Common Name: Rotten Cheesewood 

Botanical Name: Morinda citrifolia

A small evergreen tree growing to 3-10m high. Smooth, leathery leaves are glossy dark green. White tubular flowers with five star-like petals that are sweet-scented. Prolific oblong fruit that are white when ripe and emit an unpleasant “rotten cheese” odour. Despite this, it is a much sought after fruit by Aboriginal people as a food and medicine source. Found in coastal vine thickets and monsoon forest and many gardens in Darwin.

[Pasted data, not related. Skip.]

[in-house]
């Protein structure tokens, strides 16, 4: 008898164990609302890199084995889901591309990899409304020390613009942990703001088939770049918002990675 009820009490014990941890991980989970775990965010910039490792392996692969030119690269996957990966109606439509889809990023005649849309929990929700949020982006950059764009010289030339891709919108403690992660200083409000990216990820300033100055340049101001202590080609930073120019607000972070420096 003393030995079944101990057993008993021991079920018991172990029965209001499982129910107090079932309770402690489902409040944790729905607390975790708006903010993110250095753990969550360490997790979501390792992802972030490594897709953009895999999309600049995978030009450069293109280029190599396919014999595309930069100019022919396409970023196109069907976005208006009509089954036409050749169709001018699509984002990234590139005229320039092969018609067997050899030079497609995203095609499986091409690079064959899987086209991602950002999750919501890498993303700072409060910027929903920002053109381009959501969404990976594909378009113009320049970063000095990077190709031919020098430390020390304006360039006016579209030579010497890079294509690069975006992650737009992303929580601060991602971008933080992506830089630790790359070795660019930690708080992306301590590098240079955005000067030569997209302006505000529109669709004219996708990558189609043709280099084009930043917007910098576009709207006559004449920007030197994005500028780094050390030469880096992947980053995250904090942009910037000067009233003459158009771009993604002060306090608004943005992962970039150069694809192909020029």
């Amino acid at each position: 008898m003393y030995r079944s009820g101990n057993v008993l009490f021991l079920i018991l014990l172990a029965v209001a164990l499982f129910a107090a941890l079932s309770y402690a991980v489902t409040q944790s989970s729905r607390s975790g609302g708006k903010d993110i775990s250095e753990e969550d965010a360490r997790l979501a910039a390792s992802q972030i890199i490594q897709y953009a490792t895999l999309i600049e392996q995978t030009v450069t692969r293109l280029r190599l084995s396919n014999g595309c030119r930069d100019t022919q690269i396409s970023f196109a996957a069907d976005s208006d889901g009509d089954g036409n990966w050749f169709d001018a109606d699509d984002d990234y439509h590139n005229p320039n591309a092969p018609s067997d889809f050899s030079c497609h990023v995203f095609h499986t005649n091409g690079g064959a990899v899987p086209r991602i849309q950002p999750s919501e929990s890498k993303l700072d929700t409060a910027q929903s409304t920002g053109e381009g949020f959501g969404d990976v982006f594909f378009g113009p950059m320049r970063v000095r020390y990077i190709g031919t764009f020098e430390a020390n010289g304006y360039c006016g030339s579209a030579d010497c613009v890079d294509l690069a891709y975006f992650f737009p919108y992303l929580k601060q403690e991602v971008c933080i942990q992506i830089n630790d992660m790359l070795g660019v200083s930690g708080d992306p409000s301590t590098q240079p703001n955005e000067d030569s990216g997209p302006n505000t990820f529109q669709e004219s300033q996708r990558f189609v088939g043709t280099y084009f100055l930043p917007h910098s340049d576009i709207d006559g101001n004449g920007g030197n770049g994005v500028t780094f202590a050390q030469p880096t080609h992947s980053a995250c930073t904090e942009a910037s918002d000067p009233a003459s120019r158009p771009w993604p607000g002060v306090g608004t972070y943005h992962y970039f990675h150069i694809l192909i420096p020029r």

Aboriginal Uses 

Fleshy fruit is eaten raw to cure colds, congestion, diarrhoea and asthma. May leave a tingling sensation around lips. Juice is used to heal sores, fruit is rubbed on skin to treat fevers and general pain. Leaves used to wrap and cook food and young leaves are edible. Prepared leaves used as a poultice for wounds. Inner root bark is ground and boiled to get yellow dye used in fibrecrafts such as weaving, basket making and string.  


Interesting Facts 

The medicinal qualities of this plant are well known across many tropical islands including Asia, Malaysia, Indonesia and the Pacific. The juice is bottled and sold for its medicinal qualities at a high price in many countries and known by a variety of names including “Noni” juice.